## Glas :## Re: [glas] return type of operator[](size_type) for sparse vectors? |

**From:** Karl Meerbergen (*Karl.Meerbergen_at_[hidden]*)

**Date:** 2006-04-28 03:08:54

**Next message:**Guntram Berti: "Re: [glas] return type of operator[](size_type) for sparse vectors?"**Previous message:**Toon Knapen: "Re: [glas] return type of operator[](size_type) for sparse vectors?"**In reply to:**Toon Knapen: "Re: [glas] return type of operator[](size_type) for sparse vectors?"**Next in thread:**Toon Knapen: "Re: [glas] return type of operator[](size_type) for sparse vectors?"

I recall similar discussions earlier on and wonder whether we have to

provide an operator[] for non-const sparse vectors in the GLAS core. It

is very interpretation dependent and therefore it is probably better to

provide containers/adaptors that implement a specific interpretation of

operator[]. A few possibilities:

* v[i] never inserts (assumes the structure does not change)

* v[i] returns a proxy and allows insertion (the most general, but

potentially most inefficient case)

Then there are issues such as: do we always need a sorted sparse

structure? Does v[i]=0 create a structural zero?

* v[i] returns a proxy, but only allows push_back to the structure

This is all application dependent. In the applications I am implementing

I use all of these strategies in different situations, so I am unable to

say which interpretation of operator[] I need. I need them all!

In my opinion, this does not mean we have to implement all these

strategies, but allow the user to make a tuned adaptor or container that

does the right job for him. The GLAS core should provide the tools to

implement strategies efficiently.

I suggest to only provide the functionalities in the GLAS core that we

need to implement the algorithms that are suppported by GLAS. We can

talk later about functionalities that make GLAS more sexy or easier to use.

Karl

Toon Knapen wrote:

>Peter Gottschling wrote:

>

>

>>I also prefer option 3 and I don't believe that it would cause much

>>overhead. Also, I think that vectors are expected to change often in

>>applications (much more than matrices) and need the ability to change

>>the sparsity pattern and insert non-zeros.

>>

>>Another question is how to keep the sparsity pattern small.

>>- When v[i]= 0, should v[i] be removed from the structure?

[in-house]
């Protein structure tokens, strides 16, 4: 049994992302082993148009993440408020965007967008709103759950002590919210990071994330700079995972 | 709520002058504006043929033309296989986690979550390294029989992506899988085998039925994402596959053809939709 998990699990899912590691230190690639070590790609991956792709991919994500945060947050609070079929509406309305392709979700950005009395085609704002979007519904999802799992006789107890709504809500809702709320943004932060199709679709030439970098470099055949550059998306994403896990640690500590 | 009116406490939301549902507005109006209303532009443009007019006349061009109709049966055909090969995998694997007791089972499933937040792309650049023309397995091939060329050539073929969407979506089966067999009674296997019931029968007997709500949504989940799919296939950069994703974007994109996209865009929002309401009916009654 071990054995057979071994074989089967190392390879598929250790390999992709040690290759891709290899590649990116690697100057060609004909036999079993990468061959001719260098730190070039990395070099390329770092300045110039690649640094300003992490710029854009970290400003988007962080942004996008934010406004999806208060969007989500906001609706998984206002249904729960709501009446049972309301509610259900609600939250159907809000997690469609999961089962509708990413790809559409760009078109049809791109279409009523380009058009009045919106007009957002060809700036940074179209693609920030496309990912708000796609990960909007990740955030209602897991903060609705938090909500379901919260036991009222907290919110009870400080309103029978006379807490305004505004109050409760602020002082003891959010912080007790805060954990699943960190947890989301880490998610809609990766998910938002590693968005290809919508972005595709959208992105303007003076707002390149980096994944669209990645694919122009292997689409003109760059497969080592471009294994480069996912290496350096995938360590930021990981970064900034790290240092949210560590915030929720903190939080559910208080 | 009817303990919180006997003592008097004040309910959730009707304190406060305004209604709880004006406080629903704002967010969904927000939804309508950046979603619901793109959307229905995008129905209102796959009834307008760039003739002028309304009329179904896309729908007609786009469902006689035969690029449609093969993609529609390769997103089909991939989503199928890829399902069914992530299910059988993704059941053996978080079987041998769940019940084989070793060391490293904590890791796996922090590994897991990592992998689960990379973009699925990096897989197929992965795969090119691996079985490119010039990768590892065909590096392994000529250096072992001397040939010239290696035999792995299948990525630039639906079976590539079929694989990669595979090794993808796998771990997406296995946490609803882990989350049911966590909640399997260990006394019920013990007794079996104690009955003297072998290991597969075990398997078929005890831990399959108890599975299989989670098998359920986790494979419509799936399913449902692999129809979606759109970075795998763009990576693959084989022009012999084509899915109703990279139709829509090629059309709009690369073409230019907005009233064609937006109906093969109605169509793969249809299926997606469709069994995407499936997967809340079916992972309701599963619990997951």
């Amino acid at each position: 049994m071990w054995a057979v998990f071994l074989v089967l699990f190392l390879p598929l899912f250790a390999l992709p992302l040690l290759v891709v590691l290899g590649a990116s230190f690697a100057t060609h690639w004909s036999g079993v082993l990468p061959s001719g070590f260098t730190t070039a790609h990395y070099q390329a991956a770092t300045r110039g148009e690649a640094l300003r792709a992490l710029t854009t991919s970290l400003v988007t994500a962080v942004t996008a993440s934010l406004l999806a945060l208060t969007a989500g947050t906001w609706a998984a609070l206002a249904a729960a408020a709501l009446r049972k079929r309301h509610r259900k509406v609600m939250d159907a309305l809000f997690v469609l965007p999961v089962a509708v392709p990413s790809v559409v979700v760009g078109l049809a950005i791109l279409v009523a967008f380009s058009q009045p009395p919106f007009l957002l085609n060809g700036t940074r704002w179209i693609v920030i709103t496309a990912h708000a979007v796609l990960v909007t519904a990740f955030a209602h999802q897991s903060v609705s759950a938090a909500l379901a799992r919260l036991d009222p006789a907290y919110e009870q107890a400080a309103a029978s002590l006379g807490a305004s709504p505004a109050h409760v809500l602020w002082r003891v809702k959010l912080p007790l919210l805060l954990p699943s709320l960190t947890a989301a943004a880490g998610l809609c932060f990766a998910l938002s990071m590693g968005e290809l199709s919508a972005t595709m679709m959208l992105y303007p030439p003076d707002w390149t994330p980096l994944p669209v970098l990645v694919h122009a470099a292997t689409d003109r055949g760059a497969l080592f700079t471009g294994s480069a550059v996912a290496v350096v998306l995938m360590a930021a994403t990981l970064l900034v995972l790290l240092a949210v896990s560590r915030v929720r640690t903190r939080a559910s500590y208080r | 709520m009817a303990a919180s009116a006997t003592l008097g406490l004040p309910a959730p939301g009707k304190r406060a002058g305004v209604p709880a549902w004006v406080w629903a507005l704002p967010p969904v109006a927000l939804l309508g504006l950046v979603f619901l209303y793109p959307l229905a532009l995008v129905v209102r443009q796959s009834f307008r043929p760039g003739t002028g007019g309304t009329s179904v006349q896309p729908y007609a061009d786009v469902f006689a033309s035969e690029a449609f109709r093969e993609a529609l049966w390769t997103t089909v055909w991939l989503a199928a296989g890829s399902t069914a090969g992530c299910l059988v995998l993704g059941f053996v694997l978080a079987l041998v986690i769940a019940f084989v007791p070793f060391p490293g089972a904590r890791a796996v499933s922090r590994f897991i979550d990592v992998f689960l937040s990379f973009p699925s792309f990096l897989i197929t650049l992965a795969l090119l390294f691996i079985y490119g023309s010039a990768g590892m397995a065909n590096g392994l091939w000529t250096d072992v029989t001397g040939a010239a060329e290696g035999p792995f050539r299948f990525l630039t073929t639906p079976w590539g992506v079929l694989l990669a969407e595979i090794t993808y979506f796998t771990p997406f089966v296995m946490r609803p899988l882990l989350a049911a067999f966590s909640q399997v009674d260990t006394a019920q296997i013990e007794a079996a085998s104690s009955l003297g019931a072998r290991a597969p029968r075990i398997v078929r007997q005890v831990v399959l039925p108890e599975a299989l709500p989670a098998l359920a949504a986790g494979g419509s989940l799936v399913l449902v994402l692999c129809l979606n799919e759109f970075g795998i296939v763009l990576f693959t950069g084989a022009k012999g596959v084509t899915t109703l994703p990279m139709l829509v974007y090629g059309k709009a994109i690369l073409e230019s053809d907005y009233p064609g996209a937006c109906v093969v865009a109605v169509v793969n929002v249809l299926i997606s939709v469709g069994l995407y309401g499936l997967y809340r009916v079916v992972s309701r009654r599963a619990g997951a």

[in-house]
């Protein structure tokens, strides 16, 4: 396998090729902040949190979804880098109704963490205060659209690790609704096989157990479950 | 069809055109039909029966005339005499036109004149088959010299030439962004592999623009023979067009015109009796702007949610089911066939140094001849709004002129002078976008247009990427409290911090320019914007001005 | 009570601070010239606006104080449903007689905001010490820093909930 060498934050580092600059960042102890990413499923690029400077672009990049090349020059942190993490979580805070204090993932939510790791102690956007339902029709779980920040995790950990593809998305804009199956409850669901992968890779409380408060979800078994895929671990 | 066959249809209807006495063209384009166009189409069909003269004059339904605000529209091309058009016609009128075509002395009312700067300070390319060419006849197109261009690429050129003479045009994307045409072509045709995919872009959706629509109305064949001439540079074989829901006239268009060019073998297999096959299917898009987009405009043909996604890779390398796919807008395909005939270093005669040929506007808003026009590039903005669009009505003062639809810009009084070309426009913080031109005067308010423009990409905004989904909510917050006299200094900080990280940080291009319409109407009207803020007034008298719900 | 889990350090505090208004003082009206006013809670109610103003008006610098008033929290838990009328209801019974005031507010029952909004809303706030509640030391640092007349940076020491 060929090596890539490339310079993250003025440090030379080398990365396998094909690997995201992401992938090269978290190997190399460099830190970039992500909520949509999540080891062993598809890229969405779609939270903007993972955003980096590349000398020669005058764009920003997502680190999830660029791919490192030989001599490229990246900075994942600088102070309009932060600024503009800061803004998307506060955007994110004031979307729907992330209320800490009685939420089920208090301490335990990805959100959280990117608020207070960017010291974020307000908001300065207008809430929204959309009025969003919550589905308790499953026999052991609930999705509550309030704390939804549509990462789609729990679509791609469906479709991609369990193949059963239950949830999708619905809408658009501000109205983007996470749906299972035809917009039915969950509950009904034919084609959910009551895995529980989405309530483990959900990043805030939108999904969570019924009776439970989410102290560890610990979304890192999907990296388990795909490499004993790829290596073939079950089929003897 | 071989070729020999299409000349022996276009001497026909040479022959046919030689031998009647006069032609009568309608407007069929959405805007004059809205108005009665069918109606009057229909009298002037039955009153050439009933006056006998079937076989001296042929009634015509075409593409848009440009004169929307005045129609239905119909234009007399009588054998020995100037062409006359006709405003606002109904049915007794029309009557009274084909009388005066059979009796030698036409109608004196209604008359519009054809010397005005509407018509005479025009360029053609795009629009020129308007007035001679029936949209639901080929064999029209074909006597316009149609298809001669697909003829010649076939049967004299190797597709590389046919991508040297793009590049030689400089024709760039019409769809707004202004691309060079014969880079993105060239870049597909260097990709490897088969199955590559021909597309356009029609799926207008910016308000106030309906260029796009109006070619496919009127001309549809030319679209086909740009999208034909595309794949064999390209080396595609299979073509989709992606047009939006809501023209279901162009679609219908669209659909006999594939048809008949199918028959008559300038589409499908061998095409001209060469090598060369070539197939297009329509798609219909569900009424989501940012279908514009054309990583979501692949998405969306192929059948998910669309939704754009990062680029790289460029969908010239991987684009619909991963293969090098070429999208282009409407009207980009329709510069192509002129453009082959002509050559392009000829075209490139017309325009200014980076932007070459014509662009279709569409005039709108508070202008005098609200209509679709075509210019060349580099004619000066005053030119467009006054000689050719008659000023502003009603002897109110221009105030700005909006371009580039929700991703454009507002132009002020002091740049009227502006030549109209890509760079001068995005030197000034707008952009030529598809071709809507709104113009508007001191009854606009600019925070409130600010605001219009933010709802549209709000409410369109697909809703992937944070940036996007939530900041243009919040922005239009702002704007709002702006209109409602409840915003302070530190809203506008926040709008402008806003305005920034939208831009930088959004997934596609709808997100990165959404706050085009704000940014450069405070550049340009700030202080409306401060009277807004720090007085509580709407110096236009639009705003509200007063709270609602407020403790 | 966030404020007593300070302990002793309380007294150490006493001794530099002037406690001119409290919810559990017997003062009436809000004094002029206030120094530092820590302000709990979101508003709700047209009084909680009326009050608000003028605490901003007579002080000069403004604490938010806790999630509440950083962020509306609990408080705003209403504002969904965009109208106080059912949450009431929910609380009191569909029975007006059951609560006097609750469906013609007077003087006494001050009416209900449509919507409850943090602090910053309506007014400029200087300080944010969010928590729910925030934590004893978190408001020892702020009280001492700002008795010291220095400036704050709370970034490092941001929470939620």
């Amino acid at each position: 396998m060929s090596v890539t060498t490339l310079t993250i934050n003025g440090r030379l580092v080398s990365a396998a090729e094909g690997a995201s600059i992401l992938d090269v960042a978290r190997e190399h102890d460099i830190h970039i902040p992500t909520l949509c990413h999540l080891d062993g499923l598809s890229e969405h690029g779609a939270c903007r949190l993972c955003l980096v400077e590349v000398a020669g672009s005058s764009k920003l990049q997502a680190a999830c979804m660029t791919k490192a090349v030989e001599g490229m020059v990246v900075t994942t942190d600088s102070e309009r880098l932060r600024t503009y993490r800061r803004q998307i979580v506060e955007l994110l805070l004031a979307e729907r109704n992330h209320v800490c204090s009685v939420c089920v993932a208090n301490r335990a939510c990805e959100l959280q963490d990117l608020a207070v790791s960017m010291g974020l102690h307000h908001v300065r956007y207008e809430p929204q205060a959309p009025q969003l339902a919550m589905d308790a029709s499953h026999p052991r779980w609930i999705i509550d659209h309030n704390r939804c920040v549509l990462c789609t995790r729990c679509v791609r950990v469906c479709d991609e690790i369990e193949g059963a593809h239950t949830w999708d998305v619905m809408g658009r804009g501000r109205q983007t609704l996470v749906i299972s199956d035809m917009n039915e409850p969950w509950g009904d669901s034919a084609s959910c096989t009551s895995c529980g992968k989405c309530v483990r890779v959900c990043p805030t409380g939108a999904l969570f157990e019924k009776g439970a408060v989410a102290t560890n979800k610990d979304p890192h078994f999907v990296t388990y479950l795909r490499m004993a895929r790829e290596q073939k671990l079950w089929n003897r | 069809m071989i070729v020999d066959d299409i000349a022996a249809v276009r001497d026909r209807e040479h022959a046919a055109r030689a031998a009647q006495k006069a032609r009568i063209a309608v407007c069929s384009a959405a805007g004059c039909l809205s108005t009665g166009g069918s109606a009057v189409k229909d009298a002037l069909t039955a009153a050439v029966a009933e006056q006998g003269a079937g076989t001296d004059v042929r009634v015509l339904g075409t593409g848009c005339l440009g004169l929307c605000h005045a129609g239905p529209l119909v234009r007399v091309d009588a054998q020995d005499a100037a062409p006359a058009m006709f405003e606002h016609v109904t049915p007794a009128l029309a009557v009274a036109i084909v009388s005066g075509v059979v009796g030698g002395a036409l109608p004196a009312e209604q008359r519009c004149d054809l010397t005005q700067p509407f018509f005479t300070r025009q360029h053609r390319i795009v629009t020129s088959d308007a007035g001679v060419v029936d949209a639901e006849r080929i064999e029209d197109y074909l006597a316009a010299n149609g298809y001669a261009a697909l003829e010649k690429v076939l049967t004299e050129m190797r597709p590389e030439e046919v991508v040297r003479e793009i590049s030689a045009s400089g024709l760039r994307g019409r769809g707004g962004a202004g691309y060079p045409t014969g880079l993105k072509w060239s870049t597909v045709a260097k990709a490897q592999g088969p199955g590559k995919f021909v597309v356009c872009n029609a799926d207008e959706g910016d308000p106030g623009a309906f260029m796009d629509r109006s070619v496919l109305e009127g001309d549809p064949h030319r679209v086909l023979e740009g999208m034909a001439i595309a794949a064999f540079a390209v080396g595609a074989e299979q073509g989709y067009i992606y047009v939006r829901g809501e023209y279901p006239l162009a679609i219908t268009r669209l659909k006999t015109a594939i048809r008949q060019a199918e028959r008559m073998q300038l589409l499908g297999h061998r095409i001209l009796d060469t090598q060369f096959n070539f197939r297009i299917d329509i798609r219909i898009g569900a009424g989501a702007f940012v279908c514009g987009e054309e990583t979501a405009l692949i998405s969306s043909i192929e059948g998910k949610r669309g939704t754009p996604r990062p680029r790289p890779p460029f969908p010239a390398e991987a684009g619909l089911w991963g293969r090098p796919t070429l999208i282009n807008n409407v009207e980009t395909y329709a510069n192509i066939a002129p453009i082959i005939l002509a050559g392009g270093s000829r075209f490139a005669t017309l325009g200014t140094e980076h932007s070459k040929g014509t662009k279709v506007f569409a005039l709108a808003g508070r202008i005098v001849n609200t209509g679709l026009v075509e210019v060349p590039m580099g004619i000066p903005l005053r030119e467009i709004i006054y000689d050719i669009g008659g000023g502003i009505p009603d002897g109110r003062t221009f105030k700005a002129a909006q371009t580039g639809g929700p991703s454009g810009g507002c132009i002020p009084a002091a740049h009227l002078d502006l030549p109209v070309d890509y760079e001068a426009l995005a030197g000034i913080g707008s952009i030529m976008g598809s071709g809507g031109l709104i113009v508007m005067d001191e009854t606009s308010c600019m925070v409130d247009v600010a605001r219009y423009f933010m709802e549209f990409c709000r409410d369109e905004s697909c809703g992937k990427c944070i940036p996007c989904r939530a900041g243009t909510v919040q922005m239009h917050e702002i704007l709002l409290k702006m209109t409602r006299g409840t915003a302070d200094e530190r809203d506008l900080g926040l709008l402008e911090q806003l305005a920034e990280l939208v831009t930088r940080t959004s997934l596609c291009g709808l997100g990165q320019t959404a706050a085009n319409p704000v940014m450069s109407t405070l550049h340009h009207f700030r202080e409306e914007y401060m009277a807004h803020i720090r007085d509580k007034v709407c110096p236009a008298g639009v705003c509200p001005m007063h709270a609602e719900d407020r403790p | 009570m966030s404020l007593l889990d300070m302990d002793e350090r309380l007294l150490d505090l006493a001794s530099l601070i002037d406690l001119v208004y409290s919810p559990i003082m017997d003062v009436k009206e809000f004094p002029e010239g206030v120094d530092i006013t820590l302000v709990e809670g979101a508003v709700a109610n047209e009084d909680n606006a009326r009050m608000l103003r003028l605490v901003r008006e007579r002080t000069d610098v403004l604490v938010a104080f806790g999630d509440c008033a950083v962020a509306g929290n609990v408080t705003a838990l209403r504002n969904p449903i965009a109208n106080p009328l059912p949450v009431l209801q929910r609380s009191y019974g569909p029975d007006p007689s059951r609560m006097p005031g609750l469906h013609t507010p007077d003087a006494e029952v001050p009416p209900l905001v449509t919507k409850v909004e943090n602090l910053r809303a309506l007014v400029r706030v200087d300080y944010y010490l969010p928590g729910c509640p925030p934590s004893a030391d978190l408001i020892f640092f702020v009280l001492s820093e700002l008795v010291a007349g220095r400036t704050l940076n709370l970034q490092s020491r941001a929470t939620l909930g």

>>- What if v[i]= f(x) with f(x)~0? One could provide user-defined

>>predicates that decide when an element can be dropped. How much would

>>this complicate the implementation?

>>- Do have typical sparse vector applications regular assignments v= 0

>>so that an element-wise cancellation is not needed?

>>- Should v= 0 automatically empty the structure or do we prefer to have

>>something like v.reset() to do this? For dense vectors v.reset() would

>>set all elements to 0 to keep an unified interface.

>>

>>

>

>

>if option 3 is taken and thus if operator[] can have an effect on the

>structure, the questions above are difficult to answer and semantics

>will become even more subtle (and thus unclear for the user).

>

>

>

>

>>Having no operator[] access would be strange for a vector and makes

>>many implementations more difficult. The behavior of operator[] should

>>be consistent with dense vectors.

>>

>>

>

>

>That is impossible. Even if operator[] can change the structure (as in

>option 3), operator[] might change the structure and therefore will

>invalidate the iterators. The iterators for a dense-vector are however

>not invalidated when using operator[] so I think it will never be

>possible to have the same behavior as dense.

>

>Anyway we also foresee to have other members to insert non-zero's

>explicitly so operator[] is not the only way. The discussion about

>operator[] is purely about convenience, not about features.

>

>

>

>

>>For efficiency reasons, the

>>preferred access to vectors which are possibly sparse should be with

>>iterators (cursors) over non-zero elements (if the vector is the driven

>>data structure).

>>

>>

>

>

>agreed

>

>

>

>

>

>>Speaking of iterations over sparse data structures. Karl, Toon and I

>>had the idea to provide different traversal tags for begin and end

>>functions. This idea works fine to distinguish for instance between

>>row-wise, column-wise or element-wise matrix traversal (under the

>>condition that the matrix allows such traversal). Recently, I intended

>>to implement dense traversal for sparse matrices, i.e. to go over all

>>elements including structural zeros. The reason I hesitated was that

>>the cursors/iterators need conceptionally different information,

>>offsets within internal data structures versus matrix indices. While

>>this is still implementable, kind of, it would introduce a lot of

>>overloading and complicating the implementation significantly. As an

>>alternative, I find it clearer to have a dense_view of a sparse matrix

>>or vector and use the cursor/iterator of this view to traverse all

>>elements. (Loops over all matrix or vector indices and using

>>operator[] or operator() would be equivalent but less generic.) Better

>>we have dense_matrix_view and dense_vector_view which should be both

>>implementable generically (without specialization).

>>

>>

>

>The one does not exclude the other. The dense-views seem indeed

>interesting but we can play around with both (if we really want) and see

>what is most convenient/performant.

>

>

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>

>

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